Tag: "incandescent light bulb"

05/19/20

  01:57:00 am, by Jim Jenal - Founder & CEO   , 424 words  
Categories: Solar Economics, SCE

SCE Hikes Rates 6%

Talk about tone deaf - just as folks are stuck at home, sheltering in place, SCE jacked its rates roughly 6% across the board, because, you know, folks can so much more easily afford a rate hike while people are losing their jobs!  Here’s our (can you say outraged) take…

As of April 13, with little to no fanfare, SCE’s latest rate increase went into effect.  While different rates vary by somewhat different amounts, the overall average of 6.7% is expected to provide SCE with an additional $478 million dollars in revenue.  How nice.

The rate increase is not new; it is part of the CPUC-approved General Rate Case that was adopted in 2018 and covers rates for three years.  Nevertheless, at a time when other utilities, like PWP, are working hard to support their customers during a disastrous financial time, SCE’s willingness to press ahead with the rate increase is baffling, at best.

Using our regular proposal tool - Energy Toolbase - we decided to look at the results for three actual clients: a small usage client, a medium or really typical client, and then a very large usage client to see how the percentages played out.  Here are our results:

SCE rate increase

SCE’s Rate Increase - Click for Larger

The small user, with a total annual usage of 6,093 kWh (16.7 kWh/day) still has an annual bill on the tiered, Domestic rate plan of $1,267 and will experience a 6.24% increase or an extra $79 out of pocket.  Our medium user consumes nearly twice as much annual energy, 11,814 kWh (32.4 kWh/day), but because of the higher costs in the upper tiers of the Domestic rate plan, their bill is more than double.  After the 6.24% increase, the medium user is spending an extra $166.  Our large user - and this is not our largest residential client! - consumes 32,488 kWh (89.0 kWh/day), and has a bill to match, roughly four-times that of the medium user due to essentially living in the top tier of the rate structure.  After a 6.26% increase, they will be spending an extra $633!

We also looked at the same users switched over to a Time-of-Use rate (here, the 4-9 p.m. peak rate structure) and ran the numbers again.  One thing that leaps right out at you is that very large users will do much better on a TOU rate generally since otherwise almost all of their usage is billed in the top tier.  The percentage rate increases under the TOU rate are slightly smaller, with the small user paying an extra  $76, the medium user $160, and the large user $507.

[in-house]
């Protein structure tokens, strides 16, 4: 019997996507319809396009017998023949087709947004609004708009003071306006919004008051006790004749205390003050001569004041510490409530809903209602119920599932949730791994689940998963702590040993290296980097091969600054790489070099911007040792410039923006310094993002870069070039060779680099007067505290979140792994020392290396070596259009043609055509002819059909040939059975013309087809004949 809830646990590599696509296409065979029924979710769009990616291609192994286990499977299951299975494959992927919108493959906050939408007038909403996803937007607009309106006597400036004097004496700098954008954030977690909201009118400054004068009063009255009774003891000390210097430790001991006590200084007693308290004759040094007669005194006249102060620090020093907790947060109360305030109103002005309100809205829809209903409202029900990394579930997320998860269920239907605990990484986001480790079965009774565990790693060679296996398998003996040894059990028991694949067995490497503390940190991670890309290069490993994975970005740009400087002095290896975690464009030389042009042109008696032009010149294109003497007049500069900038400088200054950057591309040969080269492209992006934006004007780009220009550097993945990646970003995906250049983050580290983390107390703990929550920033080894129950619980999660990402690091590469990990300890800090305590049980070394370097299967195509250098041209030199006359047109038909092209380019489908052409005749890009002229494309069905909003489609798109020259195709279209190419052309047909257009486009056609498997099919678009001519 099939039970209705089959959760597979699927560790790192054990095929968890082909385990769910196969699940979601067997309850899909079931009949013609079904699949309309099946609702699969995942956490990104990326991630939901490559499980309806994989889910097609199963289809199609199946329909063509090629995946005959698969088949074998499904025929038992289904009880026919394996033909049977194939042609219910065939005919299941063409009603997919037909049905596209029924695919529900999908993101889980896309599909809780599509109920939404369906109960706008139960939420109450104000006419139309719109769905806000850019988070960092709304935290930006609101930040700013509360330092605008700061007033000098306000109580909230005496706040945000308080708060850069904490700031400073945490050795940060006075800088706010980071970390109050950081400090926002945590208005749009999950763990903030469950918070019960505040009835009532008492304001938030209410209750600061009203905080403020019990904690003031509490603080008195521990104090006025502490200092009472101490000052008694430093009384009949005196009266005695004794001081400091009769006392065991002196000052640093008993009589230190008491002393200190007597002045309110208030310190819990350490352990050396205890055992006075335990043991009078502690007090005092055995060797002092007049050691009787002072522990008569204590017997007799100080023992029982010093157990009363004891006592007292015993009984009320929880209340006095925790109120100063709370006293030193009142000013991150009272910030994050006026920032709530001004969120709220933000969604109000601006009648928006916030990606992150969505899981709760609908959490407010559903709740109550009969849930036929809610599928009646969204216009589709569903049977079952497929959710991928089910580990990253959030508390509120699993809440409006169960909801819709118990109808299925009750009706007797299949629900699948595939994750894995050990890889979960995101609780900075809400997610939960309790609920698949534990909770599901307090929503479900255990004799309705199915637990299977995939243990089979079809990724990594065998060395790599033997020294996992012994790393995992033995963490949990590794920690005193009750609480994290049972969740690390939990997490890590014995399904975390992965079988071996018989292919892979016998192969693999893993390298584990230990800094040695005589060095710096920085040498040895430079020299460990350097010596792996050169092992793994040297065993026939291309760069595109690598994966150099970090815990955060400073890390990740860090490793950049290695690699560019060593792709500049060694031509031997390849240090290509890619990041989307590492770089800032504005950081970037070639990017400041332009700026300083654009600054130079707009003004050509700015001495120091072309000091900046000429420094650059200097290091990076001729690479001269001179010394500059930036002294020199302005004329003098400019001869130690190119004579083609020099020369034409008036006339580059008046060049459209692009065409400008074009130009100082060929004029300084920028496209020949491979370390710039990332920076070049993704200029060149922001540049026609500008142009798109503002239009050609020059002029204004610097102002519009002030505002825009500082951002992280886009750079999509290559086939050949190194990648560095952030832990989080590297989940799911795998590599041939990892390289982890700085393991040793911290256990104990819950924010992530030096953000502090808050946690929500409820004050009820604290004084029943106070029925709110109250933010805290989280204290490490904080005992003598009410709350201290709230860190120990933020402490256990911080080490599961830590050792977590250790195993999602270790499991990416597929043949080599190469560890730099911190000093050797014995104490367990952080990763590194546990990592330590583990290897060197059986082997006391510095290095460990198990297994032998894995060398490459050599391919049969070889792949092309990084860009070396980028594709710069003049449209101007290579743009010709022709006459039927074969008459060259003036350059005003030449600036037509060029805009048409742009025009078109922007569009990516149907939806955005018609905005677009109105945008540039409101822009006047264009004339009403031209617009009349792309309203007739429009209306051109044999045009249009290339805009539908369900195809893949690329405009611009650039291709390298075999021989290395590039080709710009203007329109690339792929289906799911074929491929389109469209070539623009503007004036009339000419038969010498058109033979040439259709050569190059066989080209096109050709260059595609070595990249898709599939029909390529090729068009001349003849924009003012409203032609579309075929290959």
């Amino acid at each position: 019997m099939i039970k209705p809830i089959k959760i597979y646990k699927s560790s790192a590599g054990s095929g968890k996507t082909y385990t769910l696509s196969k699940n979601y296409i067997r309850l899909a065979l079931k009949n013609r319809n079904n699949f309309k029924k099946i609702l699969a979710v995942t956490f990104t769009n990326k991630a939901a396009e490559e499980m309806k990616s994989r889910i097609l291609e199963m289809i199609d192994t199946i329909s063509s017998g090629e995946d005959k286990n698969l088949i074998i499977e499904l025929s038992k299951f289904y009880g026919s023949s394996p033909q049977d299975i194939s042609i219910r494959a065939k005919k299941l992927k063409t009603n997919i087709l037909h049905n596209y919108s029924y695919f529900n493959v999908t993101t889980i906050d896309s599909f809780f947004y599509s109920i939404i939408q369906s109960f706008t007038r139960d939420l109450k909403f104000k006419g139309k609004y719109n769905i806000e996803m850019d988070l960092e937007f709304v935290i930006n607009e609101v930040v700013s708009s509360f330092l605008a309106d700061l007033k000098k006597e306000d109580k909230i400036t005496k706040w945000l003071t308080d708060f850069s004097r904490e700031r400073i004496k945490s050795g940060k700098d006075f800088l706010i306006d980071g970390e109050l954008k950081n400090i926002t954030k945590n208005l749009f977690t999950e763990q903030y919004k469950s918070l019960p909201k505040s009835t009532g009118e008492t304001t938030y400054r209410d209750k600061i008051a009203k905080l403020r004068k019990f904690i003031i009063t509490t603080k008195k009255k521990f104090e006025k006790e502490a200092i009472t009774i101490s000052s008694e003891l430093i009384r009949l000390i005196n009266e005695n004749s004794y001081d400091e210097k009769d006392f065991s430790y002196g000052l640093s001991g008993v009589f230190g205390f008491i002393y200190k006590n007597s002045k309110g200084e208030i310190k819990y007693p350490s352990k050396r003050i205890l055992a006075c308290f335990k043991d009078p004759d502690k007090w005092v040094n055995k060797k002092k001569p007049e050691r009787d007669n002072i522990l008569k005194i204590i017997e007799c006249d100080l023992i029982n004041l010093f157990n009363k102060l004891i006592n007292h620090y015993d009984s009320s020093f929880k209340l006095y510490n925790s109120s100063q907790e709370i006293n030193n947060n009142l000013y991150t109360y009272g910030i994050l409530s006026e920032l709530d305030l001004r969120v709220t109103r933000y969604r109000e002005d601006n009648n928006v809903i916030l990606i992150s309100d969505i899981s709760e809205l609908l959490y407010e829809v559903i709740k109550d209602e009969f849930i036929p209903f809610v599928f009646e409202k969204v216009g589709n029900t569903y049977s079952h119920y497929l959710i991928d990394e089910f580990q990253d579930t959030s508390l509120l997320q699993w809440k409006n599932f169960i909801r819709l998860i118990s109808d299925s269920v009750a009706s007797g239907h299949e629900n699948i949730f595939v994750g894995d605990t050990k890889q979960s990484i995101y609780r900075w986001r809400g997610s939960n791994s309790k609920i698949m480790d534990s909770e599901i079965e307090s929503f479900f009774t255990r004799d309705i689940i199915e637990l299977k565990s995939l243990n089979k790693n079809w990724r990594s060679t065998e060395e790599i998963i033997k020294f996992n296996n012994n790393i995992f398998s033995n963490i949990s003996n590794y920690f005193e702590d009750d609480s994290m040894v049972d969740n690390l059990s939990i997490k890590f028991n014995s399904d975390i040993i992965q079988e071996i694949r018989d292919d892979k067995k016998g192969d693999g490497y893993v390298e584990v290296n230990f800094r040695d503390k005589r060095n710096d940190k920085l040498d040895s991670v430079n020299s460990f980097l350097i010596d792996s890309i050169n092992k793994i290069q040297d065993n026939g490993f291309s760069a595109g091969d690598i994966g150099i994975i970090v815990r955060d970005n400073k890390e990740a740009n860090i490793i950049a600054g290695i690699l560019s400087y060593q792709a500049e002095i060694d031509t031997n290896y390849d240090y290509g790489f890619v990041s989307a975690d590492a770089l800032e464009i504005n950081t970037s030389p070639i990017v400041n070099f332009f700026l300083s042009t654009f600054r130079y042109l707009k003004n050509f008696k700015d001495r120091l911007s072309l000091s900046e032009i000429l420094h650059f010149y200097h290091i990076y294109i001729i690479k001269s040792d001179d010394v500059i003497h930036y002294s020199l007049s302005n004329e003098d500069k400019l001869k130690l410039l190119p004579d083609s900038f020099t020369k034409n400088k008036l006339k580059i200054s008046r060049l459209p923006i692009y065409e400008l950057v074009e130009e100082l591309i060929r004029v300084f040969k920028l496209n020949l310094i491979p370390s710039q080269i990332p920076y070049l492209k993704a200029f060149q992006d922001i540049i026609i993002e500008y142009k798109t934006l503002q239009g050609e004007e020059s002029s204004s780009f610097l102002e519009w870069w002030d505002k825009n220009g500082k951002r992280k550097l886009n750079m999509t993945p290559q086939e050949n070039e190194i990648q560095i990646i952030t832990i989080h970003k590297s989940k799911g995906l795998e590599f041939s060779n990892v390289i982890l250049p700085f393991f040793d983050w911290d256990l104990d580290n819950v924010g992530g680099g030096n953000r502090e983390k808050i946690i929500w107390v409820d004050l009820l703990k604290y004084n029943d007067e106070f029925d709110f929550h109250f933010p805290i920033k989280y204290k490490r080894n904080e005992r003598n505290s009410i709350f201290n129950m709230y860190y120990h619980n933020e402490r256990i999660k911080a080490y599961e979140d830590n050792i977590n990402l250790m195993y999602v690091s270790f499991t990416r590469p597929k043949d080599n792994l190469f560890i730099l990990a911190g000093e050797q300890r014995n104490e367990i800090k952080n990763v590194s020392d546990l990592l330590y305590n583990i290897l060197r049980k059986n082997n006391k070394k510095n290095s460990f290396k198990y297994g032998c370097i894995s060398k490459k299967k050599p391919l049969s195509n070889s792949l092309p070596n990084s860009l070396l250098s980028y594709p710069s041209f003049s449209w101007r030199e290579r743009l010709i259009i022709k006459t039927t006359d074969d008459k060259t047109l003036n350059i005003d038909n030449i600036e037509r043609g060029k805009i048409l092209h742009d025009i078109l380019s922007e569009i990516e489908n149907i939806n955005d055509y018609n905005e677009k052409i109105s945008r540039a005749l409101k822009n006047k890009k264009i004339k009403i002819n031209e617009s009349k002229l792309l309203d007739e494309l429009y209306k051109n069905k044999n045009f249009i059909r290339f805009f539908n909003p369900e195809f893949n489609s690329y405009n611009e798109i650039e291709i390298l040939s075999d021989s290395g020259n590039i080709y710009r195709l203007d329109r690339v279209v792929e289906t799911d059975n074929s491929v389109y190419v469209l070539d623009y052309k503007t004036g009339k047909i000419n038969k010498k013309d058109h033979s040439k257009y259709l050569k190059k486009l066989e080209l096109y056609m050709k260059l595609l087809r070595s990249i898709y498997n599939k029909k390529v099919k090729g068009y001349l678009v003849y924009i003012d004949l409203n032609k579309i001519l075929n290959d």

Not exactly the sort of relief that ratepayers need at this time of unprecedented uncertainty.

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10/11/14

  08:21:00 am, by Jim Jenal - Founder & CEO   , 360 words  
Categories: All About Solar Power, Energy Efficiency, Residential Solar

Keeping the Lights on...

We stumbled upon an interesting graphic that highlights just what it takes to keep the lights on in our homes and work places.  It is a tale of both efficiency and waste.  We thought it was worth sharing… (h/t The EnergyCollective.)

The starting point for the graphic (click on the image at left for the full size graphic) is an old fashioned (i.e., wasteful) 100 Watt incandescent light bulb.  If you turned on such a light and left it running for a year, how much energy would it consume?  That’s the easy calculation - 100 W = 0.1 kW.  There are 8,760 hours in a year (roughly - don’t go getting all leap year on me) so our light bulb uses:
0.1 kW x 8,760 hours = 876 kWh. 

Quite a lot, really, just to light a room!

The graphic proceeds to explore what it would take to produce that much power from each of our common energy sources.  Interestingly, only one of these sources is something you can own - and that, of course, is solar.  (While you could own a wind turbine, the one in the graphic is a 1.5 MW turbine, definitely not something to put in your backyard!)  To be fair, the graphic assumes an installation of 100 square meters which is 1,076 square feet, and that is significantly larger than most residential solar systems.  If your system is smaller, it takes longer for your system to keep the light on, but the end result is the same: your own power source meeting your needs, with no pollution or long-lived waste products to worry about.

On the other end of that scale is the coal plant where our light bulb requires us to burn nearly half a ton of coal and emit over a ton of CO2 in the process!

The good news is that both that wasteful incandescent light bulb, and coal-fired power plants are going away, just not fast enough.  (Changing out your old 100 Watt light bulbs with efficient LEDs will drop these numbers by more than a factor of five.)  Every solar installation directly reduces our greenhouse gas emissions - and saves the system owner substantial amounts of money over the lifetime of the system.

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Jim Jenal is the Founder & CEO of Run on Sun, Pasadena's premier installer and integrator of top-of-the-line solar power installations.
Run on Sun also offers solar consulting services, working with consumers, utilities, and municipalities to help them make solar power affordable and reliable.

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